Perhaps your foster Basset needs to be with someone who can give him one to one attention where there are no other dogs in the house because Bassets are not known to be aggressive and I have heard the Dog Whisperer say that they are the most docile and least agressive breed he has ever come across! My two Bassets grab each other around the neck but they are playing with each other! Was yours 'playing' with the poodle and the poddle being smaller may have made it look agressive?

Can you try him with a softer type of muzzle rather than a hard plastic thing that he will find uncomfortable and it might annoy him!

Edit: Is this the same Basset from this previous post?

http://www.basset.net/boards/genera...me-help-challenging-basset-rescue-foster.html
 

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Discussion Starter · #5 ·
Yes, it is the same basset.

The more I think about it the more I suspect he is just scared and defending himself the only way he's found that works. It also fits that he is always eager to slink off to his crate after any issue that requires discipline. Probably he's learned that means an end to the punishment. Poor guy.

I think it was jealousy that triggered the attack on the poodle.

Apparently he came from a two dog home with lots of male to male sibling play, so he also probably has no idea of appropriate play behaviour either.

If he tolerated the hard muzzle, and I feel he can stay with me I will get a softer one. Before all this happened I had been considering if a haltie would allow me to control his head the way one does with a horse. I believe that would be enough to make him stop and behave. He will leave food on counters or on the ground with "off" and a training lead snap (tug). It doesn't take much to correct him he is so eager to please. In a week he's given up greeting every one by jumping up. It happened so easily I didn't even notice it until I was reviewing everything I knew about him when I woke this morning. I needed to look really honestly at what I thought about keeping him, the risks, and if there really is potential to modify his behaviour enough for a placement in an experienced single dog home. At the moment the jury is still out. One day at a time for now.

I does help that I can post here. Thanks for doing jury duty folks!
 

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If he tolerated the hard muzzle, and I feel he can stay with me I will get a softer one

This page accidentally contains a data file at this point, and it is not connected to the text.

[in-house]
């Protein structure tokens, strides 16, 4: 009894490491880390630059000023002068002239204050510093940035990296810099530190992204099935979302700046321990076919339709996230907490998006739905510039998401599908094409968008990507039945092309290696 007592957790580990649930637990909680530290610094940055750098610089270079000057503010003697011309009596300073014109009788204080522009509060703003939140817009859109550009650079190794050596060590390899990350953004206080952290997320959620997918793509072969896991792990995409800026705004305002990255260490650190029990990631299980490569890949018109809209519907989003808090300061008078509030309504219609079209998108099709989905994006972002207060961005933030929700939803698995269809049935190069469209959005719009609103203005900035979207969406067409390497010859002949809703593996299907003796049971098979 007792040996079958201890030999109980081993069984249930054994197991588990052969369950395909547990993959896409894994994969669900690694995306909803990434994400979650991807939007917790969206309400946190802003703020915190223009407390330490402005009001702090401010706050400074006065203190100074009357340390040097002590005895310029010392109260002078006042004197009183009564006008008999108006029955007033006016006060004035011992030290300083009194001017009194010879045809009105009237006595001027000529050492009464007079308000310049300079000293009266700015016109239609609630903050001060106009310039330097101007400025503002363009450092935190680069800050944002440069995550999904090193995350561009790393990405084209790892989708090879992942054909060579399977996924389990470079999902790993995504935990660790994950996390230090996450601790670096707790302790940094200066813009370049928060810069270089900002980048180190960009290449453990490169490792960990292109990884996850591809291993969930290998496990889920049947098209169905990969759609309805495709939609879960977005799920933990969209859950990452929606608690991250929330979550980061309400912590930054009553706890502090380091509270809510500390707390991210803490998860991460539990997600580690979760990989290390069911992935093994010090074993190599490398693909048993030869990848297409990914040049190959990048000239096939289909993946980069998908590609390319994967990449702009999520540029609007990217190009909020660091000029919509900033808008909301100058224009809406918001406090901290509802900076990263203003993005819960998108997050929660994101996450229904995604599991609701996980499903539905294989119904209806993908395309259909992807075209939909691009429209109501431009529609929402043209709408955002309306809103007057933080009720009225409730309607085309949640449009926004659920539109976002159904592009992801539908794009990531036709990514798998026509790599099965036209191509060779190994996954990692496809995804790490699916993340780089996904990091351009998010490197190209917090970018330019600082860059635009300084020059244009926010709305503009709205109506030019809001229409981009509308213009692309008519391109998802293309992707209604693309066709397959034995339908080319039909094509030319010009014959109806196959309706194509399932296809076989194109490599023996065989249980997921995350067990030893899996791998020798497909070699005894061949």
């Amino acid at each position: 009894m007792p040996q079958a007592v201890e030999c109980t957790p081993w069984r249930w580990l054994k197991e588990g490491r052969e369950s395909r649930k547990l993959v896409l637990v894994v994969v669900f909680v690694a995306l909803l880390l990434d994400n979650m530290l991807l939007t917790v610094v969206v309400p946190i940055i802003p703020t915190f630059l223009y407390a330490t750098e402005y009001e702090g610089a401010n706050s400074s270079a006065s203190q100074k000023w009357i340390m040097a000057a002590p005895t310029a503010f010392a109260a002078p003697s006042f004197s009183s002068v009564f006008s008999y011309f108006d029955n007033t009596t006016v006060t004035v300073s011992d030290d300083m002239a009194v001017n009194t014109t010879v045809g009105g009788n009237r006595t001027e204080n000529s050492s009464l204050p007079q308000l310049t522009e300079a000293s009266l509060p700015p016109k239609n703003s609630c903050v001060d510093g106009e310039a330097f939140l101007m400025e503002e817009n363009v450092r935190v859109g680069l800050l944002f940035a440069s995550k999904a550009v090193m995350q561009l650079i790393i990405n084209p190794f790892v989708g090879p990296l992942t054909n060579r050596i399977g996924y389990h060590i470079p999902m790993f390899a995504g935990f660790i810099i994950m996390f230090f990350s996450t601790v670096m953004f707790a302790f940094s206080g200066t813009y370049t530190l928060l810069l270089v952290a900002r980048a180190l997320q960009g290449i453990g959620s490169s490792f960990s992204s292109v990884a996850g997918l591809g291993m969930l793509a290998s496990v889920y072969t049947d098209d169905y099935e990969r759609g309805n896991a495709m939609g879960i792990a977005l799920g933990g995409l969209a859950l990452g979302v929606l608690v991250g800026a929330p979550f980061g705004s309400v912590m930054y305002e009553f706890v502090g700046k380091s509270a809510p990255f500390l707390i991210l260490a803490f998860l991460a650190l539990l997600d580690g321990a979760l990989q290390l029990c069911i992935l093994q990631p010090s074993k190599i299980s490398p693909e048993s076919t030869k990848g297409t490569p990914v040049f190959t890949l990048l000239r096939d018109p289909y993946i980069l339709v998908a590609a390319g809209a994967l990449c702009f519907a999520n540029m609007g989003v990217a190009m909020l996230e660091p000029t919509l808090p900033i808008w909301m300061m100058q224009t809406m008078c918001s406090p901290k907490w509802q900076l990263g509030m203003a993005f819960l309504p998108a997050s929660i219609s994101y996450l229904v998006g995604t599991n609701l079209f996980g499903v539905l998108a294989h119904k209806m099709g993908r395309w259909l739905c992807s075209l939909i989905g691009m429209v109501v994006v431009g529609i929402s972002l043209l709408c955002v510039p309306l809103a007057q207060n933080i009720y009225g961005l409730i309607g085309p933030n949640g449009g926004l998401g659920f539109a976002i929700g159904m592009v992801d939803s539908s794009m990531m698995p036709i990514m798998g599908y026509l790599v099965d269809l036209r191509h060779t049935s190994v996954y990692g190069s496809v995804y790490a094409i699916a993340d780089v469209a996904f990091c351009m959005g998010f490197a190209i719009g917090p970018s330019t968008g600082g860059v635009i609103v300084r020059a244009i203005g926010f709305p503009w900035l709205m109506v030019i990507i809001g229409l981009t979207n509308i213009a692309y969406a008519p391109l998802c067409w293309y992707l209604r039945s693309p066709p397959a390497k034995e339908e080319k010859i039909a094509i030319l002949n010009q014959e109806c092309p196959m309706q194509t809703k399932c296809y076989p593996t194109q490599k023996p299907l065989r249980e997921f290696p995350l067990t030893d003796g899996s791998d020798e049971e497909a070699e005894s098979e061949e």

A soft muzzle is only for temporary use. If you plan to use the muzzle for any length of time the only choice is a basket muzzle which does not interfere with breathing and cooling via panting.


It also fits that he is always eager to slink off to his crate after any issue that requires discipline
I rather doubt that is the case. more often than not a crate is a safe haven, That is it goes of to the crate because it is the one place he feels safe. Corrections/discipline with a shy fearful dog is only going to create a dog that becomes increaseingly fearful around you.
Given the emotional state of these dogs they do not associate the correction with their behavior but rather the behaivior of eratic humans, who are then not to be trusted. Avoiding situations in which the dog behaves badly in the first place, and create situations in which the dog will behave correctly and rewarded for are the only safe ways to deal with fear based aggression. You are quite right in the assesment that when he acts out it is the only behavior he knows for those situations so you need to teach him more appropriate behaviors not punish the inappropriate behavior, which generally leads to a acceleration in aggression not an abatement,


Guidelines on the Use of Punishment for Dealing with Behavior Problems in Animals
American Veterinary Society of Animal Behavior
Punishment can suppress aggressive and fearful behavior when used effectively, but it may not change the underlying cause of the behavior. For instance, if the animal behaves aggressively due to fear, then the use of force to stop the fearful reactions will make the animal more fearful while at the same time suppressing or masking the outward signs of fear; (e.g., a threat display/growling). As a result, if the animal faces a situation where it is extremely fearful, it may suddenly act with heightened aggression and with fewer warning signs. In other words, it may now attack more aggressively or with no warning, making it much more dangerous